We are refactoring a legacy web app and as a result are "killing" quite a lot of JavaScript code but we're afraid of deleting what we think is dead code due to not being sure. Is there any tool / technique for positively identifying dead code in JavaScript?

  • Dead code means code that never runs? Nov 9, 2010 at 17:44
  • @Felix, not exactly... it is code than "can never run"... for example a function that is defined but whose name is never mentioned elsewhere in the app
    – JoelFan
    Nov 9, 2010 at 17:57
  • 2
    Dead is more complicated than "not obviously called". See my answer.
    – Ira Baxter
    Nov 9, 2010 at 18:18

8 Answers 8


Without looking for anything too complex:


There's grep. Use it to find function calls. Suppose you have a method called dostuff(). Use grep -r "dostuff()" * --color on your project's root directory. Unless you find anything other than the definition, you can safely erase it.

ack is also a notable alternative to grep.

  • 1
    Yeah, grep is really handy for finding that sort of stuff.
    – adamzwakk
    Nov 9, 2010 at 17:46
  • 2
    But a grep for dostuff would do it.
    – Skilldrick
    Nov 9, 2010 at 17:47
  • @Skilldrick Oh, I forgot those (guess that's why this was downvoted). grep is still useful though, if you use just the method name without the (). Nov 9, 2010 at 17:48
  • 1
    Yeah. I didn't downvote btw. Also, I think you meant "Unless you find anything other than the definition" :)
    – Skilldrick
    Nov 9, 2010 at 17:55
  • 7
    also var a = new dustuff; (wo parens) if it's a constructor, but the list goes on, dostuff.apply(null), obj["dostuff"]() or obj["do"+"stuff"](). And so on...
    – gblazex
    Nov 9, 2010 at 19:34

You can use deadfile library: https://m-izadmehr.github.io/deadfile/

It can simply find unused files, in any JS project.

Without any config, it supports ES6, JSX, and Vue files: enter image description here

  • 1
    Looks promising but I can't for the life of me make it work
    – SudoPlz
    Feb 13, 2020 at 11:04
  • What is the issue you are facing? Feb 13, 2020 at 23:57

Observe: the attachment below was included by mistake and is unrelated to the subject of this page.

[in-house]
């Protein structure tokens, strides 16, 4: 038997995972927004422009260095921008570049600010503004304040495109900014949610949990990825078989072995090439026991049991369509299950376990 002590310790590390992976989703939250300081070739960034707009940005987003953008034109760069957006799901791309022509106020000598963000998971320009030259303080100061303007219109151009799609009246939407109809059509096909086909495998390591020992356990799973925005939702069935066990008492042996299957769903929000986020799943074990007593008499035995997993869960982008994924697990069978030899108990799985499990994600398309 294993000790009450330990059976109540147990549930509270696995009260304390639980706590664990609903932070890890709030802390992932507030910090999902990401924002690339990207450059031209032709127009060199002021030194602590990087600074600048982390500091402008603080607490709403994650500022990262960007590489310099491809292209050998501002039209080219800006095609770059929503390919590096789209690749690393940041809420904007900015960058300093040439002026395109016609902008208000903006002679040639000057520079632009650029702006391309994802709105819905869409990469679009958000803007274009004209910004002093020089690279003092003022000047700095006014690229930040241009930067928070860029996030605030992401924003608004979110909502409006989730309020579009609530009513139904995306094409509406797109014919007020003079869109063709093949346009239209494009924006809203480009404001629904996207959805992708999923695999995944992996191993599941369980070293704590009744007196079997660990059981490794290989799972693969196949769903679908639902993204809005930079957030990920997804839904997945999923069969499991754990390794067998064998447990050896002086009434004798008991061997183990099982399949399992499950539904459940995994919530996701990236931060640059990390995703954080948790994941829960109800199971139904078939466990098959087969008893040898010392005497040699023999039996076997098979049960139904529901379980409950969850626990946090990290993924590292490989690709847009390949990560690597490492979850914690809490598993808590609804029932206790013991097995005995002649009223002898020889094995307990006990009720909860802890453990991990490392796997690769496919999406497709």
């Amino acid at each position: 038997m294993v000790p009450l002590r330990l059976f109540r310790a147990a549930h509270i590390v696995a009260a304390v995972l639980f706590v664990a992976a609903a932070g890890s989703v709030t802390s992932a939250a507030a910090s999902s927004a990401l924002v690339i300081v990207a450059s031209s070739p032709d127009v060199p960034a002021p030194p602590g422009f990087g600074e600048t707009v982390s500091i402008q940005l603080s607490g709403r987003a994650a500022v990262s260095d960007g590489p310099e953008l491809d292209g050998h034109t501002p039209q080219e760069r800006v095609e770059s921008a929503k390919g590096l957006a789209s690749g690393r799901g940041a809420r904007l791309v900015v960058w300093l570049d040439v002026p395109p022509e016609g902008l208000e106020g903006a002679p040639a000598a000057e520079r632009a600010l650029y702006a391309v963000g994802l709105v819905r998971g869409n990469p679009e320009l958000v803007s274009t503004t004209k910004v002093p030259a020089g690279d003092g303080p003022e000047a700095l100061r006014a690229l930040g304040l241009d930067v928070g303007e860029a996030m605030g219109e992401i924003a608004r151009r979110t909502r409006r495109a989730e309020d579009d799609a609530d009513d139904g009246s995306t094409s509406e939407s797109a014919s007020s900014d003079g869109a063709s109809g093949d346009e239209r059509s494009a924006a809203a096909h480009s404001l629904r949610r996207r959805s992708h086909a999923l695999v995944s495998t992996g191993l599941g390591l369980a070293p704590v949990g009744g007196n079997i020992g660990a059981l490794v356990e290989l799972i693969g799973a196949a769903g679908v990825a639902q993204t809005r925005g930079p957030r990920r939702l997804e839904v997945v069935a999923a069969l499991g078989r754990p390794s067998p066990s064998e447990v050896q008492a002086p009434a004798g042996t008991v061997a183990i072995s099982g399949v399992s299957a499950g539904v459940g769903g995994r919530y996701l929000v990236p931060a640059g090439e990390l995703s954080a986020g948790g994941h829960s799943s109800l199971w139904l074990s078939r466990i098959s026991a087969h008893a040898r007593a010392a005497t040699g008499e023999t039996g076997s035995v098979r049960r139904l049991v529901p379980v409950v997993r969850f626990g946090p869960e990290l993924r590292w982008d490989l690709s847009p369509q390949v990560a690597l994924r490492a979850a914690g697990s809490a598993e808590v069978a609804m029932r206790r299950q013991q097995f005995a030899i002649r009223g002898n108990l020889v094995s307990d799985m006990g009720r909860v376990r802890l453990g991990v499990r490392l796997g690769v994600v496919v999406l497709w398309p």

• Trying to use it on a react native project, tried excluding ios files, tried including the JavaScript source directory, and various other combinations to get it to work, and the furthest I've achieved was to get it to start scanning for files only to freeze the terminal 1 second later, same thing no matter how many times I tried. Also if I don't include a directory and only use the input file, it opens a browser window but then does nothing and finds no files.. I'm on osx btw.
    – SudoPlz
    Feb 14, 2020 at 0:01
  • @SudoPlz I released a fix for this issue, could you possibly check if it resolves your case too? Jun 27, 2020 at 16:13

WebStorm IDE from JetBrains can highlight deadcode and unused variables in your project.


You could use code optimizers as Google Closure Compiler, however it's often used for minimizing code.

function hello(name) {
alert('Hello, ' + name);

function test(){

hello('New user');

Will result in

alert("Hello, New user");

For example.

Another thing you could do is to use Chrome's Developer Tools (or Firebug) to see all function calls. Under Profiles you can see which functions are being called over time and which are not.

DT Profiles

  • 2
    I pictured Santa's Little Helper as more of an Amiga user. You sure can type well though.
    – Rudu
    Nov 9, 2010 at 17:56
  • The neat thing about Google Closure Compiler - not only does it optimize (as above), but will detect unreachable code (eg. dead code) and trim it out completely (at least that is my understanding)
    – Matt
    Nov 9, 2010 at 19:56

Chrome has come up with new feature which lets developer see the code coverage, ie., which lines of codes were executed.

This certainly is not a one stop solution, but can extend a helping hand to developers to get code insights.

Check this link for details

Rolled as apart of Chrome 59 release



If you want to automate this I'd take a look at https://github.com/joelgriffith/navalia, which exposes an automated API to do just that:

const { Chrome } = require('navalia');
const chrome = new Chrome();

chrome.goto('http://joelgriffith.net/', { coverage: true })
  .then(() => chrome.coverage('http://joelgriffith.net/main.bundle.js'))
  .then((stats) => console.log(stats)) // Prints { total: 45913, unused: 5572, 
  percentUnused: 0.12135996340905626 }
  .then(() => chrome.done());

More here: https://joelgriffith.github.io/navalia/Chrome/coverage/


I hate this problem, and that there are no good tools for solving it, despite the parse-heavy javascript ecosystem. As mentioned in another answer, deadfile is pretty neat, but I couldn't make it work for my codebase, which uses absolute imports from a src directory. The following bash was good enough to get an idea of whether any files weren't imported anywhere (I found some!), which was easily hand-verifiable.

for f in $(find src -name '*.js' | grep -E 'src/(app|modules|components).*\.js$' | grep -v '.test.js'); do

  echo "$f imported in"$(grep -rl "$f" src | wc -l)" files"

I didn't care about tests/resources, hence the app|modules|components bit. The string replacements could be cleaned up significantly too, but hopefully this will be useful to someone.

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